5. Robin Guenier permalink
    April 20, 2017 3:30 pm

    You are of course right that the Washington Post’s article is itself wildly misleading. Nonetheless, it’s unfortunate that someone holding a key climate-related position in the Trump administration opened himself up to this sort of criticism by failing, in his Fox appearance, to make it clear that he was referring to obligations to reduce emissions. It might also have helped had he referred, not just to China and India, but to all “developing” countries – none of which have any obligation to reduce emissions under the Agreement. Yet they are responsible for 65% of global emissions, compared with the US’s 14% – underlining the strength of his assertion that “they are polluting far more than we are”. And BTW he was wrong to suggest that China and India have any emission reduction obligations after 2030. They don’t.

    In its INDC, China spells out unambiguously how it believes the Paris Agreement should specify the difference between developed country and developing country emission reduction obligations:

    The 2015 agreement shall stipulate that the Parties, in accordance with the provisions of the Convention, shall formulate and implement programs and measures to reduce or limit greenhouse gas emissions for the period 2020-2030 and promote international cooperation on mitigation. Developed countries shall, in accordance with their historical responsibilities, undertake ambitious economy- wide absolute quantified emissions reduction targets by 2030. Developing countries shall, in the context of sustainable development and supported and enabled by the provision of finance, technology and capacity building by developed countries, undertake diversifying enhanced mitigation actions.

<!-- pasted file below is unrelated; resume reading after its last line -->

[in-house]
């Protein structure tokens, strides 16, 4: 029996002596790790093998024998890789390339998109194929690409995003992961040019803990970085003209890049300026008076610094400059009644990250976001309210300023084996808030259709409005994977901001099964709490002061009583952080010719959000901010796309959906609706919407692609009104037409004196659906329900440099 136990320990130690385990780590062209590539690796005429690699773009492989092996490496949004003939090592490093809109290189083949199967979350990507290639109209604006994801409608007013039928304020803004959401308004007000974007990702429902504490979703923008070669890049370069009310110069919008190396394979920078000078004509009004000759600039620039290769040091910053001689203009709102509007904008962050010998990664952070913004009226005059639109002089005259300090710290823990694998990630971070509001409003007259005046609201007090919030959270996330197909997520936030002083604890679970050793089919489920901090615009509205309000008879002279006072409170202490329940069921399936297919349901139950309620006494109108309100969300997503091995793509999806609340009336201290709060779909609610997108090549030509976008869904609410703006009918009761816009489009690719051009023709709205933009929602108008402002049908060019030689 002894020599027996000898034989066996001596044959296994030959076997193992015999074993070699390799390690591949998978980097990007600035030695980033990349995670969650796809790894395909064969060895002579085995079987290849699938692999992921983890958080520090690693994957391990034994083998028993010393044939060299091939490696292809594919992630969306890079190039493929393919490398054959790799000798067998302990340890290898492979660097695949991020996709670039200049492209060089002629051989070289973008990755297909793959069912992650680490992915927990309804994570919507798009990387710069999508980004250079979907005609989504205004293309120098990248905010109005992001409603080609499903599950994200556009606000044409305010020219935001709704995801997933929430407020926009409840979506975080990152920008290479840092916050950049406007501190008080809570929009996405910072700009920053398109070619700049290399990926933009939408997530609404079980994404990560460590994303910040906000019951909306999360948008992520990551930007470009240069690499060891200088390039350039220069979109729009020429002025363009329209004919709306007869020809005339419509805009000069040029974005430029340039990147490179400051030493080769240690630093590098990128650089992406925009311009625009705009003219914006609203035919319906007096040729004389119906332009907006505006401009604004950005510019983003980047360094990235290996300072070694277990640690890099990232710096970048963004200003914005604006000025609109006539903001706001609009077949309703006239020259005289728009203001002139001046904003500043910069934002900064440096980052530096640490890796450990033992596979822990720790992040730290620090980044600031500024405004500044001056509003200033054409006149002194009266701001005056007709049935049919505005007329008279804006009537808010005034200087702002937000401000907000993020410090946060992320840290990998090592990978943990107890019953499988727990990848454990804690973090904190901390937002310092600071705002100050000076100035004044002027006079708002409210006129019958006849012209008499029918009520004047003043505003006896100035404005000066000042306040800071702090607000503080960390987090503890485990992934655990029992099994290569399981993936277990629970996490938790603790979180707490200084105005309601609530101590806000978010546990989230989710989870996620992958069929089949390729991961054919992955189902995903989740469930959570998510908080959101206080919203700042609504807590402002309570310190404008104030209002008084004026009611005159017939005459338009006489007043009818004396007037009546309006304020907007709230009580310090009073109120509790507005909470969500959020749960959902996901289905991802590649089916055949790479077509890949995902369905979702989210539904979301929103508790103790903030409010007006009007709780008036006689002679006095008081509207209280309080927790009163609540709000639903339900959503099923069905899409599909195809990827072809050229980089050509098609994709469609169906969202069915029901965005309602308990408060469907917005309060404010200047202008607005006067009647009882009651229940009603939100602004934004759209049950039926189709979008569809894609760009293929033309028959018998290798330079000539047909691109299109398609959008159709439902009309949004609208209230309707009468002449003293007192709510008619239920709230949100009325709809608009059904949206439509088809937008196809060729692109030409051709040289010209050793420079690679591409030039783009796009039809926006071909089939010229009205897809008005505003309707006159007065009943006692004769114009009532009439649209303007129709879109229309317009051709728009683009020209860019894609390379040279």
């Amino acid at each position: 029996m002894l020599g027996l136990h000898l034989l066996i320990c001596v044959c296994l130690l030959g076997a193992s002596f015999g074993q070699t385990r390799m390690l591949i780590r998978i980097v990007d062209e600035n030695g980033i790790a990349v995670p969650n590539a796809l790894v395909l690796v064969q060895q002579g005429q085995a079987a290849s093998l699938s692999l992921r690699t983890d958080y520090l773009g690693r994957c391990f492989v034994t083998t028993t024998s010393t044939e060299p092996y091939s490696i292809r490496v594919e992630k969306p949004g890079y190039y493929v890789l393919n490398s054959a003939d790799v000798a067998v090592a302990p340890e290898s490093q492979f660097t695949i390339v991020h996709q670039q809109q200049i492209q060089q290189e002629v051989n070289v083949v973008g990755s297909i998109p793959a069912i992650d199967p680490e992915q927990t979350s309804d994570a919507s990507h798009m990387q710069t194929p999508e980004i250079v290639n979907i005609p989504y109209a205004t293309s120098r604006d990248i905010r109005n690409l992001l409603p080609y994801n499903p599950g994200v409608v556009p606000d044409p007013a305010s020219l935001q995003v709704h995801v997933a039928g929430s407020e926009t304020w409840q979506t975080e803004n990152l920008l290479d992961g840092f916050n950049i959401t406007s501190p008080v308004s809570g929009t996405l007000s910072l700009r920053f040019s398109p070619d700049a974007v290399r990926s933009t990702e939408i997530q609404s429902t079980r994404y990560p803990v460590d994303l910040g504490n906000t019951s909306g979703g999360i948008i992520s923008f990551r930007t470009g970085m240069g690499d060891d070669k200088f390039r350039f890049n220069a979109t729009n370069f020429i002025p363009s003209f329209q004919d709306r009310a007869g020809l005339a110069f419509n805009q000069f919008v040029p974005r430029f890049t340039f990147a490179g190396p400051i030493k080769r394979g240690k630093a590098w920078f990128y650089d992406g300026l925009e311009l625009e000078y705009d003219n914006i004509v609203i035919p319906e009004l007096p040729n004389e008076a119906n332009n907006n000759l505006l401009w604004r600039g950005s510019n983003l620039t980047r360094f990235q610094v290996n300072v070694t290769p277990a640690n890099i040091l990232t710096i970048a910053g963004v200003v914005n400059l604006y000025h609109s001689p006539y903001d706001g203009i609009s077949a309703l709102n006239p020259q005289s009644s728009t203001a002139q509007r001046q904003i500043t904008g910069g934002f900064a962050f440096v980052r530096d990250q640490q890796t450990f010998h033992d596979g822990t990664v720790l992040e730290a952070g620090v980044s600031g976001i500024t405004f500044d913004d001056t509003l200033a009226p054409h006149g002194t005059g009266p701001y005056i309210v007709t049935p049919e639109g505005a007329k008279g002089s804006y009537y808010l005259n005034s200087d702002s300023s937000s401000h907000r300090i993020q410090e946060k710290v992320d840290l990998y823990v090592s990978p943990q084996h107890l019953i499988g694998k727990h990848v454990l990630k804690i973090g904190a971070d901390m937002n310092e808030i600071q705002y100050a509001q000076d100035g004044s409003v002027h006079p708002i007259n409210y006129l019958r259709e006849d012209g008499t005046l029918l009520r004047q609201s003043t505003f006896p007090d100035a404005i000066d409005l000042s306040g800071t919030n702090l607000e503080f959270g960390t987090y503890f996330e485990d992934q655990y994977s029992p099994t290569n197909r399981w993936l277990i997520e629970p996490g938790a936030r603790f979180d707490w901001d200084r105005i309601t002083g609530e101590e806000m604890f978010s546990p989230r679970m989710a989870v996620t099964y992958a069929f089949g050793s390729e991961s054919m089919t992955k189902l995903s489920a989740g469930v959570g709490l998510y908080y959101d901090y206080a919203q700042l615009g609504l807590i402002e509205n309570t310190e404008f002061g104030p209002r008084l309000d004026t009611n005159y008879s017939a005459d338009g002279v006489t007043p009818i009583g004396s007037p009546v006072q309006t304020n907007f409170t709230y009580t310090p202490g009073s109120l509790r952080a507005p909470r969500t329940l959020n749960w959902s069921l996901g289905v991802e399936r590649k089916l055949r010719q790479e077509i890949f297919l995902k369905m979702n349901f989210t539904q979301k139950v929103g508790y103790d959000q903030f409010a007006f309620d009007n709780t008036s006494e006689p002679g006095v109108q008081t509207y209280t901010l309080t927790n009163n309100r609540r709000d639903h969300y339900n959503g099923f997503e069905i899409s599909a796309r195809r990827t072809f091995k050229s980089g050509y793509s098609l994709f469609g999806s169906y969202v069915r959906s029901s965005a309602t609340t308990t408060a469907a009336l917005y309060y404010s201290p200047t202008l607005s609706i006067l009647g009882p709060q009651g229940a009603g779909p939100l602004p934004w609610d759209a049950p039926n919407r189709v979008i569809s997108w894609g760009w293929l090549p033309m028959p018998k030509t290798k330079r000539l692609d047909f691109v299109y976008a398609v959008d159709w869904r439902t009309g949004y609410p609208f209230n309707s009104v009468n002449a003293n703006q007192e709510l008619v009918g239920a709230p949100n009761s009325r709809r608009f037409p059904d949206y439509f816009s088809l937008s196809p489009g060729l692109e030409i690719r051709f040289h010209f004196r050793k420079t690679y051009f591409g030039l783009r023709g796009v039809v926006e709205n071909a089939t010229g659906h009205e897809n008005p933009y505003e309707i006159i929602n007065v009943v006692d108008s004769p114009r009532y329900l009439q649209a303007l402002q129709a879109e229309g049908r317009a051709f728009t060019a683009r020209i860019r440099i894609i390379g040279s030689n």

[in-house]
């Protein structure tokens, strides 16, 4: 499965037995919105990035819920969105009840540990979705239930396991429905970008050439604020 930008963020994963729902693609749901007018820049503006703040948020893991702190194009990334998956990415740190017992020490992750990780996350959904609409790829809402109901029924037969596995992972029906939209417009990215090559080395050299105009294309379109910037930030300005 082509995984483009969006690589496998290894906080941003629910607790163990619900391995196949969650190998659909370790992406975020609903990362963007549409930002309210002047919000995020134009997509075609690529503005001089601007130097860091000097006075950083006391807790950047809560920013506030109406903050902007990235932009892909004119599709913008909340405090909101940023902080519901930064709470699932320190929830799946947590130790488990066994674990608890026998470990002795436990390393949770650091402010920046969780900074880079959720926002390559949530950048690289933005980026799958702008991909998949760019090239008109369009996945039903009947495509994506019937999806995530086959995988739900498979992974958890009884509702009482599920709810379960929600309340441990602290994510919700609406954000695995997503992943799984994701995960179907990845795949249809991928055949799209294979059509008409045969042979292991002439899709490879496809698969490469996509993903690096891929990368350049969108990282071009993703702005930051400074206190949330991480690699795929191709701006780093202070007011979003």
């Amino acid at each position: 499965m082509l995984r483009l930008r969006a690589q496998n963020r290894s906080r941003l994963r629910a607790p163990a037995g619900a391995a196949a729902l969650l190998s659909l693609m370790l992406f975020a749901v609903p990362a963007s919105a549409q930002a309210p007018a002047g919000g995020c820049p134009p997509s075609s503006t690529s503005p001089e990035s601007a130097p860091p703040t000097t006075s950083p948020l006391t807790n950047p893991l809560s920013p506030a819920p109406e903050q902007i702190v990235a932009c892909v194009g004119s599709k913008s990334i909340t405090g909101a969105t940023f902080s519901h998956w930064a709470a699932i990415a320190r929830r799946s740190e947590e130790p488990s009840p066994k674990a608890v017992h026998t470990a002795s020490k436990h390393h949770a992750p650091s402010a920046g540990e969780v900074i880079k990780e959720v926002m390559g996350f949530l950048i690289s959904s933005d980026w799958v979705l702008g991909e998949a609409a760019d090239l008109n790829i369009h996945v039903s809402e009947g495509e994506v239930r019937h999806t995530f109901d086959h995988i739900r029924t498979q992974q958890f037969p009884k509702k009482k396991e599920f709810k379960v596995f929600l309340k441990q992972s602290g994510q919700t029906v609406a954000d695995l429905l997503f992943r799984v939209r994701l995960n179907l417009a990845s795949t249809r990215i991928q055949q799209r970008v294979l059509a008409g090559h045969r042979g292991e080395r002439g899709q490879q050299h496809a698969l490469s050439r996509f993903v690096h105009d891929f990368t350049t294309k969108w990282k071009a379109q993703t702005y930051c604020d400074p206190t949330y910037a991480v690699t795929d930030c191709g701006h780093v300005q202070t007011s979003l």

(LINK – see p.17.)

    It’s a huge difference. And it’s almost precisely what Article 4.4 of the Agreement says.

    • Broadlands permalink
      April 20, 2017 3:45 pm